Why are workers getting smaller pieces of the pie?

Tuesday, March 10, 2020 - 23:11 in Mathematics & Economics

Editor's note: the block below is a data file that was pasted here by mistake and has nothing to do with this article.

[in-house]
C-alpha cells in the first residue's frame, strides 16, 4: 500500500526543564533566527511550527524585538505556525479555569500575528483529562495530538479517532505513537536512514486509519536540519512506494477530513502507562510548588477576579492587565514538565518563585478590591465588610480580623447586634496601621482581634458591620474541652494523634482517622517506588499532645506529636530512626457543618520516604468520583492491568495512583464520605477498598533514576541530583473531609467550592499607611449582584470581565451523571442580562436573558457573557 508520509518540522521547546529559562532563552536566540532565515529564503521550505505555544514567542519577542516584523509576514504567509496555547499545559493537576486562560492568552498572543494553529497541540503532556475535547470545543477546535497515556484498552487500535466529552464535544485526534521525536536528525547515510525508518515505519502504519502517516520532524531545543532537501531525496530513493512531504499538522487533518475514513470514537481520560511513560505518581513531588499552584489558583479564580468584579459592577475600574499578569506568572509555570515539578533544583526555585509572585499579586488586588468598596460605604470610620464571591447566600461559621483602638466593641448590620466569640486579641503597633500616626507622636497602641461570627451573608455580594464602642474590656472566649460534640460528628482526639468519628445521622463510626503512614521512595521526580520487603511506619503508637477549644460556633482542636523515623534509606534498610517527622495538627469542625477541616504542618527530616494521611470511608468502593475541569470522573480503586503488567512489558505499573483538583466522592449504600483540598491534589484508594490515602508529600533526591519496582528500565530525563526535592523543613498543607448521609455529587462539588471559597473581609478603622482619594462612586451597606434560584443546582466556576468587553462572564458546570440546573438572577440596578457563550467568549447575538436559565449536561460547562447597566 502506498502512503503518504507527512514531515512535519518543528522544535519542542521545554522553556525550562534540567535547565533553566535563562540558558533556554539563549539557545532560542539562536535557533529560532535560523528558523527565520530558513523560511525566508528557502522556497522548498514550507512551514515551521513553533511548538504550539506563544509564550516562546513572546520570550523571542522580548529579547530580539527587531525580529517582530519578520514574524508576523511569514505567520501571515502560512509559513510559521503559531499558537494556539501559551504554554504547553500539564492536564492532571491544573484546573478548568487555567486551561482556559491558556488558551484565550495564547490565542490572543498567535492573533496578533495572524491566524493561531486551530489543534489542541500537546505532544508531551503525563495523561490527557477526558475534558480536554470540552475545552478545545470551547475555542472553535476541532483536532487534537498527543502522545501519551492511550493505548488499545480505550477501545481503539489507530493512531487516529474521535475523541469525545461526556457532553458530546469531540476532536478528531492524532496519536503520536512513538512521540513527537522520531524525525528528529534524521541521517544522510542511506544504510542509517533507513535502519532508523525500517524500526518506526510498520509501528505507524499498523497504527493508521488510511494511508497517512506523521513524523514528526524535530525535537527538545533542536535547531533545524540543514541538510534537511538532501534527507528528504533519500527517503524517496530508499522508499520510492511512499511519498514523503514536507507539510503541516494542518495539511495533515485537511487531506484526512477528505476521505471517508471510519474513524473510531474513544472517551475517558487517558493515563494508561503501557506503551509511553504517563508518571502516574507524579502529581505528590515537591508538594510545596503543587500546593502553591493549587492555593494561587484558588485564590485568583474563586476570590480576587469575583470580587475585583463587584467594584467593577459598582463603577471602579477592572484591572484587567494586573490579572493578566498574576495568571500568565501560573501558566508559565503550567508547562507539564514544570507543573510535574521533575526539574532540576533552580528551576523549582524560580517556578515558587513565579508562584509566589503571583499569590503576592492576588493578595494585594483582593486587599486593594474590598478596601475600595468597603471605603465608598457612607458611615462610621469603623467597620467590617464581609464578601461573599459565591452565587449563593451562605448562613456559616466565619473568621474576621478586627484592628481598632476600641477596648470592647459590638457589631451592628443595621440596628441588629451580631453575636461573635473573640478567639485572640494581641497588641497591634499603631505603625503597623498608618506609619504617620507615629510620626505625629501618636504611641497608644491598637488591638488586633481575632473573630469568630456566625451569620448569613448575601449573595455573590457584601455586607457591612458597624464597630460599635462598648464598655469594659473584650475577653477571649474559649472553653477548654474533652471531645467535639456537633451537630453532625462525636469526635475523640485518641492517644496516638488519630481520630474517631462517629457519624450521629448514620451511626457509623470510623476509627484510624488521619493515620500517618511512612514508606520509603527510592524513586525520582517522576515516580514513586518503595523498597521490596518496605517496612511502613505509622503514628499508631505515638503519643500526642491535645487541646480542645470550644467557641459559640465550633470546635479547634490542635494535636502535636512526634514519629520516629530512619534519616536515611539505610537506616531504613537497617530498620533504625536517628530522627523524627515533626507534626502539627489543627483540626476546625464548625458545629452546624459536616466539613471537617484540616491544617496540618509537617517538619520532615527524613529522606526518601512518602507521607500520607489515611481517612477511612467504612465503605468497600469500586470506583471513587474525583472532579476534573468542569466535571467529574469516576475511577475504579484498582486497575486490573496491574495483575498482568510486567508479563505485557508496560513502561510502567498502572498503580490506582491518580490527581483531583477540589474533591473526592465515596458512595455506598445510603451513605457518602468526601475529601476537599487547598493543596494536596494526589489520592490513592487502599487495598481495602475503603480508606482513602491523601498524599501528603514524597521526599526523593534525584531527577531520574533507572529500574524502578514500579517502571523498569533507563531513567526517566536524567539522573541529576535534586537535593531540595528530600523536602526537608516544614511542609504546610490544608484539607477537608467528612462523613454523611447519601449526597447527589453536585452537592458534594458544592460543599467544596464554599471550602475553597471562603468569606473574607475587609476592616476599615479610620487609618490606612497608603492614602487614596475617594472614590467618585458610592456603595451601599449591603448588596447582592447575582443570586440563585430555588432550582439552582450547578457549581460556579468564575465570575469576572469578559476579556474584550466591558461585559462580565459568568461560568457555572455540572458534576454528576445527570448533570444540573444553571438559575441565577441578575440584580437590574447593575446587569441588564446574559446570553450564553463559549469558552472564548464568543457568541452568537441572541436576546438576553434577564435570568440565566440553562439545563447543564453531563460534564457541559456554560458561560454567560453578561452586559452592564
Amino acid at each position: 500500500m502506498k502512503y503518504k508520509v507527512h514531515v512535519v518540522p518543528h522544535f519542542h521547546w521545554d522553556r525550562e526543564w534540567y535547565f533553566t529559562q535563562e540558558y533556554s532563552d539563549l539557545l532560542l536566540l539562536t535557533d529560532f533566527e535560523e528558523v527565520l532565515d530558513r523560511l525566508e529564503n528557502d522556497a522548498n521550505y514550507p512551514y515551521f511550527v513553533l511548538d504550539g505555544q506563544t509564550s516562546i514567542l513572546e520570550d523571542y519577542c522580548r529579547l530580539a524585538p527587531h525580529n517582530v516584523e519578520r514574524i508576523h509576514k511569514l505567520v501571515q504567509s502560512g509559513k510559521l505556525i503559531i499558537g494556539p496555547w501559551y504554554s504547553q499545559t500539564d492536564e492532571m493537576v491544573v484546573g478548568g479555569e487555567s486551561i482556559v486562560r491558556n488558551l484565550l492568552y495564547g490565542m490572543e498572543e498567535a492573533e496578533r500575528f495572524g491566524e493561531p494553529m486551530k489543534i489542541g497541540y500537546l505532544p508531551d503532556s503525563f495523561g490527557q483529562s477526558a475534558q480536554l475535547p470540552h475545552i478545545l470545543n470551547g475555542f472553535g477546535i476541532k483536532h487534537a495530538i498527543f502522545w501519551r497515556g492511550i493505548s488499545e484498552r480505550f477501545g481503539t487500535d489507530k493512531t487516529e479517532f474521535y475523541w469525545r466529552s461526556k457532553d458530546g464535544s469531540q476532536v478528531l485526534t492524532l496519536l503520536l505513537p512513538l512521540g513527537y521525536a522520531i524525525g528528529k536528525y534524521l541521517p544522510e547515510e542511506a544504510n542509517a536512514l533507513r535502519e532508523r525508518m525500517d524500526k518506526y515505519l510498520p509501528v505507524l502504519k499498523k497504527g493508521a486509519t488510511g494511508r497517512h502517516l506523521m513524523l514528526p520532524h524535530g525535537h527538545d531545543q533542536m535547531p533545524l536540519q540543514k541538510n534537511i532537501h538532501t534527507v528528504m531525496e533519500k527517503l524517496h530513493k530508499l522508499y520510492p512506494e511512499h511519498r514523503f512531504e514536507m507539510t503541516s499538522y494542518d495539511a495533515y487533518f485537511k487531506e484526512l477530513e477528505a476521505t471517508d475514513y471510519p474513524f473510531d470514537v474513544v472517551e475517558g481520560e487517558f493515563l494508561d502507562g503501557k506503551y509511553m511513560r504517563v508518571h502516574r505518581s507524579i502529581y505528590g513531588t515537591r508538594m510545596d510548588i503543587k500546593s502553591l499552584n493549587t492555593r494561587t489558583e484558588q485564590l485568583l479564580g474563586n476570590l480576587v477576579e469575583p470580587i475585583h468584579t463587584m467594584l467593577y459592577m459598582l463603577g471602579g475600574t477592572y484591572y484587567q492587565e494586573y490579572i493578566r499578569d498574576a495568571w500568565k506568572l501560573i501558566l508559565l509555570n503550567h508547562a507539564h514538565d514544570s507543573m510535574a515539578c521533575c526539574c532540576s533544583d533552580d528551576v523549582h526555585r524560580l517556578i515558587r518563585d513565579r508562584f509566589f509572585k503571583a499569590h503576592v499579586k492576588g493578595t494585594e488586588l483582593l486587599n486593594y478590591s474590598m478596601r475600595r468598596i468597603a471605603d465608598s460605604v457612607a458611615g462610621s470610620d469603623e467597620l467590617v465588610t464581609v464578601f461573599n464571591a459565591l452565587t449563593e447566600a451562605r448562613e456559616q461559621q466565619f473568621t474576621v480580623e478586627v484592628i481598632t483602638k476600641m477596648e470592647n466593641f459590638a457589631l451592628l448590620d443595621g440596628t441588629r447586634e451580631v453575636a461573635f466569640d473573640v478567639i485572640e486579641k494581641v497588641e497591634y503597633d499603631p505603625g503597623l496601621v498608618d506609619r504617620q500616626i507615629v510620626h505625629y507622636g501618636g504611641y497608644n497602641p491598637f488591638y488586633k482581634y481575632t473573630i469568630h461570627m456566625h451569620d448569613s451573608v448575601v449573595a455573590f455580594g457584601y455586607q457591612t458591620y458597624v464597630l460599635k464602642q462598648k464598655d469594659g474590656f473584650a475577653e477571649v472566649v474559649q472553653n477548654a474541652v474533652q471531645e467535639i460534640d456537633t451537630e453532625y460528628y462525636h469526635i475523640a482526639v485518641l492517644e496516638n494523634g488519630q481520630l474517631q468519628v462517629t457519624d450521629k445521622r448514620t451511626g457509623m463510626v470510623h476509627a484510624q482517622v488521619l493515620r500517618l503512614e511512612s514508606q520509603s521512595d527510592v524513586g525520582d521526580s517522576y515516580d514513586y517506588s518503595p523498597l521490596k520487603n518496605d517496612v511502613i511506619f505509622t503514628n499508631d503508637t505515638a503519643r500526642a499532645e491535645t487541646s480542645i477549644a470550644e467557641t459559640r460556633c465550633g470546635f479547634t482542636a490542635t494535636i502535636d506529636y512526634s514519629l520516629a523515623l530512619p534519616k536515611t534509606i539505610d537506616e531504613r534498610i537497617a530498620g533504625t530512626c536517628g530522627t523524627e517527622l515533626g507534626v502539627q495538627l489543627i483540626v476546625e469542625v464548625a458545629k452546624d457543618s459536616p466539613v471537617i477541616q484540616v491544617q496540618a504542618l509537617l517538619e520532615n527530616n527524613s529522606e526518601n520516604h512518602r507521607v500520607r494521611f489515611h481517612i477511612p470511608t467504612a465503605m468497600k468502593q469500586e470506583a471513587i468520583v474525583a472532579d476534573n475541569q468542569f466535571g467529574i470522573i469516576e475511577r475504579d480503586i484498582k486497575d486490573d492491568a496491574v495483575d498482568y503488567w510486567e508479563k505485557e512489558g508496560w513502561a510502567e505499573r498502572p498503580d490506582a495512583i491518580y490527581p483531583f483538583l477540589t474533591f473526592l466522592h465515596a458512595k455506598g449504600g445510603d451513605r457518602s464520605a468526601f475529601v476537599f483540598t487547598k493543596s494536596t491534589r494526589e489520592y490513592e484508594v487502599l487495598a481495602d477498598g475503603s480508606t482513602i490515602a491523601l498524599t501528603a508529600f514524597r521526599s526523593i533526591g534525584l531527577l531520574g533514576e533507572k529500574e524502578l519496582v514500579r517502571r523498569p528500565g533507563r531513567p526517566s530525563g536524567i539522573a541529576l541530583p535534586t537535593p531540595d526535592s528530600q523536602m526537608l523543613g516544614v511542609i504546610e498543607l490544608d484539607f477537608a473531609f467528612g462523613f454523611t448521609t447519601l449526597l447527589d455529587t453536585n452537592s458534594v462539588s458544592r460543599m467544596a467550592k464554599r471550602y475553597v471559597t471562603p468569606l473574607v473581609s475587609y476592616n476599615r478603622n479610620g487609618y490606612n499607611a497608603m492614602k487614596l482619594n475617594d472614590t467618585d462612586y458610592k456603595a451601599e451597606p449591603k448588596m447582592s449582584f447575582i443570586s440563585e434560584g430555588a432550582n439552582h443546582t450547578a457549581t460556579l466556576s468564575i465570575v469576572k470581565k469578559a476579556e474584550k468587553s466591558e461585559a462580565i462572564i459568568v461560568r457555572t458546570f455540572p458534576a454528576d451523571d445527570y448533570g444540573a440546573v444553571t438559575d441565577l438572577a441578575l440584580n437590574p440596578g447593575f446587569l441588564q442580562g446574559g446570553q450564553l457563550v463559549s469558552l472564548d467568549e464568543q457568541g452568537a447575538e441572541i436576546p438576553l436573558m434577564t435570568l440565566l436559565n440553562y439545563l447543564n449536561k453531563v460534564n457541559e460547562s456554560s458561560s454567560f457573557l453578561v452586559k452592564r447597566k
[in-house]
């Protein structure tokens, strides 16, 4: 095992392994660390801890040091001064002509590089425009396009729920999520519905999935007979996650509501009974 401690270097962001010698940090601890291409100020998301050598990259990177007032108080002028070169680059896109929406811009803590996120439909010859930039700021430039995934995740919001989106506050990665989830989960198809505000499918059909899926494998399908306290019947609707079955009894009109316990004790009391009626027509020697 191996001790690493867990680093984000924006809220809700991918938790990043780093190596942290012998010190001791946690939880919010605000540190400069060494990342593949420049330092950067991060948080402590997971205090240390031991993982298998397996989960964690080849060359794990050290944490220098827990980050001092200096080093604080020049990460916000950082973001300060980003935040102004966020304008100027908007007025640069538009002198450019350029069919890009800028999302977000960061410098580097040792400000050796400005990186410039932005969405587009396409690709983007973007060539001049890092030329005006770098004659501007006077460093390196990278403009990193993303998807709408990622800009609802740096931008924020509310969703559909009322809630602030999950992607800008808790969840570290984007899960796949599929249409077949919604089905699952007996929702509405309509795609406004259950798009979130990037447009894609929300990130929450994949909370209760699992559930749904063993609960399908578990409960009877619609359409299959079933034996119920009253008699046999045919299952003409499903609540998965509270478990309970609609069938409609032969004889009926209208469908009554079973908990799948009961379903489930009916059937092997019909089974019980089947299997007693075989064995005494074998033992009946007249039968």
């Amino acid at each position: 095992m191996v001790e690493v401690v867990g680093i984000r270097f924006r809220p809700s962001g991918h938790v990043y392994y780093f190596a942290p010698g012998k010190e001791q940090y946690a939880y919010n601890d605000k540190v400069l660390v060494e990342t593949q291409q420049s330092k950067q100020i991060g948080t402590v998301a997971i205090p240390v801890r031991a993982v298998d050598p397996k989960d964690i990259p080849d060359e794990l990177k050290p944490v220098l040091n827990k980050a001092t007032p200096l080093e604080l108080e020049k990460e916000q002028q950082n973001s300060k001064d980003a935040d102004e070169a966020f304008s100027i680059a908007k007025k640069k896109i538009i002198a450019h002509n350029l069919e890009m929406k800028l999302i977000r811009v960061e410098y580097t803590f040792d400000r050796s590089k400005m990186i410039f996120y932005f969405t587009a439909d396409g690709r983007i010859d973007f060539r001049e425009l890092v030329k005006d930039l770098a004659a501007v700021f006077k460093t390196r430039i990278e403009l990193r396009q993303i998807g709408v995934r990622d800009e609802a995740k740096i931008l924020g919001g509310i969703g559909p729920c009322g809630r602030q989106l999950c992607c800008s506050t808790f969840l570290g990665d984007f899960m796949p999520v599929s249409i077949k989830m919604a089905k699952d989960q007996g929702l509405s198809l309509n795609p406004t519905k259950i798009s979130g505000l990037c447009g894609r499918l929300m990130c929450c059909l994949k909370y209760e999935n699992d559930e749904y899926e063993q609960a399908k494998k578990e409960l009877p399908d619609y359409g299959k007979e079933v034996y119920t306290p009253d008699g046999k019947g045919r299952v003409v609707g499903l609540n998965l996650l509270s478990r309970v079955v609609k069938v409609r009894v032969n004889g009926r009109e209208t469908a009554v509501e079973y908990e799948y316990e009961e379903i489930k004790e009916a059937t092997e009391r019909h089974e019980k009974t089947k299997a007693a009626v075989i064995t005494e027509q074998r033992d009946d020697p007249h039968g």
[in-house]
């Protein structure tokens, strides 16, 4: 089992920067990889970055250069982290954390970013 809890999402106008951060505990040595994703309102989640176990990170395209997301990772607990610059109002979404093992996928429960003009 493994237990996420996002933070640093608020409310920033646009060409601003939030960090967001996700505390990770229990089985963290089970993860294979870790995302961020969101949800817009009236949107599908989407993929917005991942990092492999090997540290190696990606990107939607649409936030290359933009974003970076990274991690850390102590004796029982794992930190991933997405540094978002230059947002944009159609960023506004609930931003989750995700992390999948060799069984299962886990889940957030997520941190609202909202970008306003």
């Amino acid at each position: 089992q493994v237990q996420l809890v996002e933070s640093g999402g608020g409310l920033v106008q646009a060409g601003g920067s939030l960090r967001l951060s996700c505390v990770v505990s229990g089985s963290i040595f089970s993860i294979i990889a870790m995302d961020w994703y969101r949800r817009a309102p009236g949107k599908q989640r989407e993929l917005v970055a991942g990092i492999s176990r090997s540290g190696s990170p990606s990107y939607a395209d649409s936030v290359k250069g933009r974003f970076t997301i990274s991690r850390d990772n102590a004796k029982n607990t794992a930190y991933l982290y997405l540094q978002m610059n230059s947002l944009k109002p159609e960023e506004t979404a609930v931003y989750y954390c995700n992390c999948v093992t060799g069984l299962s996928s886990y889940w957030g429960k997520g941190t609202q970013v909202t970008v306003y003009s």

It’s one of the biggest economic changes in recent decades: Workers get a smaller slice of company revenue, while a larger share is paid to capital owners and distributed as profits. Or, as economists like to say, there has been a fall in labor’s share of gross domestic product, or GDP. A new study co-authored by MIT economists uncovers a major reason for this trend: Big companies that spend more on capital and less on workers are gaining market share, while smaller firms that spend more on workers and less on capital are losing market share. That change, the researchers say, is a key reason why the labor share of GDP in the U.S. has dropped from around 67 percent in 1980 to 59 percent today, following decades of stability. “To understand this phenomenon, you need to understand the reallocation of economic activity across firms,” says MIT economist David Autor, co-author of...

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